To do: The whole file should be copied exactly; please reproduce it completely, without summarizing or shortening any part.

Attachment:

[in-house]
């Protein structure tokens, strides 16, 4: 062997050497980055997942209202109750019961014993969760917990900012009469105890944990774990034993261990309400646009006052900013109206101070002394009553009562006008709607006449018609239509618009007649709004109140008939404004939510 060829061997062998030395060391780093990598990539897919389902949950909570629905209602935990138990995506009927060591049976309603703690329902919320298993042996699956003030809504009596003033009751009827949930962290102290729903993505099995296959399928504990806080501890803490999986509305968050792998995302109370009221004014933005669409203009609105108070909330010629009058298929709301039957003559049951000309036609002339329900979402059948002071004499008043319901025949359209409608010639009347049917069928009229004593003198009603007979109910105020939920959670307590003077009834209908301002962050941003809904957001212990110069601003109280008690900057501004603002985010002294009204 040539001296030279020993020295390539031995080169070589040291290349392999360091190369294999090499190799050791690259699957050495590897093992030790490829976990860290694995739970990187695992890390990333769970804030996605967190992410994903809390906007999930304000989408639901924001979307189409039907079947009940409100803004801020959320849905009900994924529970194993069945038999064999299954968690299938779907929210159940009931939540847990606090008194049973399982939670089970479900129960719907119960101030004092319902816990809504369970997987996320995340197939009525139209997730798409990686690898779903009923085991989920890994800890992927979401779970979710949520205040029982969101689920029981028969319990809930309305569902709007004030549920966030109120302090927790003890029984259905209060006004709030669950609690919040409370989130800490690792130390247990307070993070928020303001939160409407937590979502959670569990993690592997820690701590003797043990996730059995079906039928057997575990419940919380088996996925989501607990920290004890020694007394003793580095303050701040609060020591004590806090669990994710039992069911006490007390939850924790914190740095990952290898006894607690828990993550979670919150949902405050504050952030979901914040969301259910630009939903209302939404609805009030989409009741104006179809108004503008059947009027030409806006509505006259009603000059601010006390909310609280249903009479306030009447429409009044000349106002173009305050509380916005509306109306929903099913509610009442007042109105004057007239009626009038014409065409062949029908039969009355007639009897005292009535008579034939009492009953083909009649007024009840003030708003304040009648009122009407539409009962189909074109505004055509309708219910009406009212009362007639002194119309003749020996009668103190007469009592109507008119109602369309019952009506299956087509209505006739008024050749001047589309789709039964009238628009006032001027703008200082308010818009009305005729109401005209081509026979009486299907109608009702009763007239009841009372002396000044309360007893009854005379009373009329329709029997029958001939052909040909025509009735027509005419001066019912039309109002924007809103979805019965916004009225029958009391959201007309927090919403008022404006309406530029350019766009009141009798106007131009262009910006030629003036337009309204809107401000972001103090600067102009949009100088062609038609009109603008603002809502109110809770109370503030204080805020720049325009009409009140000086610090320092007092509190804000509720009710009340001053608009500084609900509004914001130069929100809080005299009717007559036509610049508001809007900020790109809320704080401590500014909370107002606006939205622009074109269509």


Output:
[in-house]
């Protein structure tokens, strides 16, 4: 062997050497980055997942209202109750019961014993969760917990900012009469105890944990774990034993261990309400646009006052900013109206101070002394009553009562006008709607006449018609239509618009007649709004109140008939404004939510 060829061997062998030395060391780093990598990539897919389902949950909570629905209602935990138990995506009927060591049976309603703690329902919320298993042996699956003030809504009596003033009751009827949930962290102290729903993505099995296959399928504990806080501890803490999986509305968050792998995302109370009221004014933005669409203009609105108070909330010629009058298929709301039957003559049951000309036609002339329900979402059948002071004499008043319901025949359209409608010639009347049917069928009229004593003198009603007979109910105020939920959670307590003077009834209908301002962050941003809904957001212990110069601003109280008690900057501004603002985010002294009204 040539001296030279020993020295390539031995080169070589040291290349392999360091190369294999090499190799050791690259699957050495590897093992030790490829976990860290694995739970990187695992890390990333769970804030996605967190992410994903809390906007999930304000989408639901924001979307189409039907079947009940409100803004801020959320849905009900994924529970194993069945038999064999299954968690299938779907929210159940009931939540847990606090008194049973399982939670089970479900129960719907119960101030004092319902816990809504369970997987996320995340197939009525139209997730798409990686690898779903009923085991989920890994800890992927979401779970979710949520205040029982969101689920029981028969319990809930309305569902709007004030549920966030109120302090927790003890029984259905209060006004709030669950609690919040409370989130800490690792130390247990307070993070928020303001939160409407937590979502959670569990993690592997820690701590003797043990996730059995079906039928057997575990419940919380088996996925989501607990920290004890020694007394003793580095303050701040609060020591004590806090669990994710039992069911006490007390939850924790914190740095990952290898006894607690828990993550979670919150949902405050504050952030979901914040969301259910630009939903209302939404609805009030989409009741104006179809108004503008059947009027030409806006509505006259009603000059601010006390909310609280249903009479306030009447429409009044000349106002173009305050509380916005509306109306929903099913509610009442007042109105004057007239009626009038014409065409062949029908039969009355007639009897005292009535008579034939009492009953083909009649007024009840003030708003304040009648009122009407539409009962189909074109505004055509309708219910009406009212009362007639002194119309003749020996009668103190007469009592109507008119109602369309019952009506299956087509209505006739008024050749001047589309789709039964009238628009006032001027703008200082308010818009009305005729109401005209081509026979009486299907109608009702009763007239009841009372002396000044309360007893009854005379009373009329329709029997029958001939052909040909025509009735027509005419001066019912039309109002924007809103979805019965916004009225029958009391959201007309927090919403008022404006309406530029350019766009009141009798106007131009262009910006030629003036337009309204809107401000972001103090600067102009949009100088062609038609009109603008603002809502109110809770109370503030204080805020720049325009009409009140000086610090320092007092509190804000509720009710009340001053608009500084609900509004914001130069929100809080005299009717007559036509610049508001809007900020790109809320704080401590500014909370107002606006939205622009074109269509």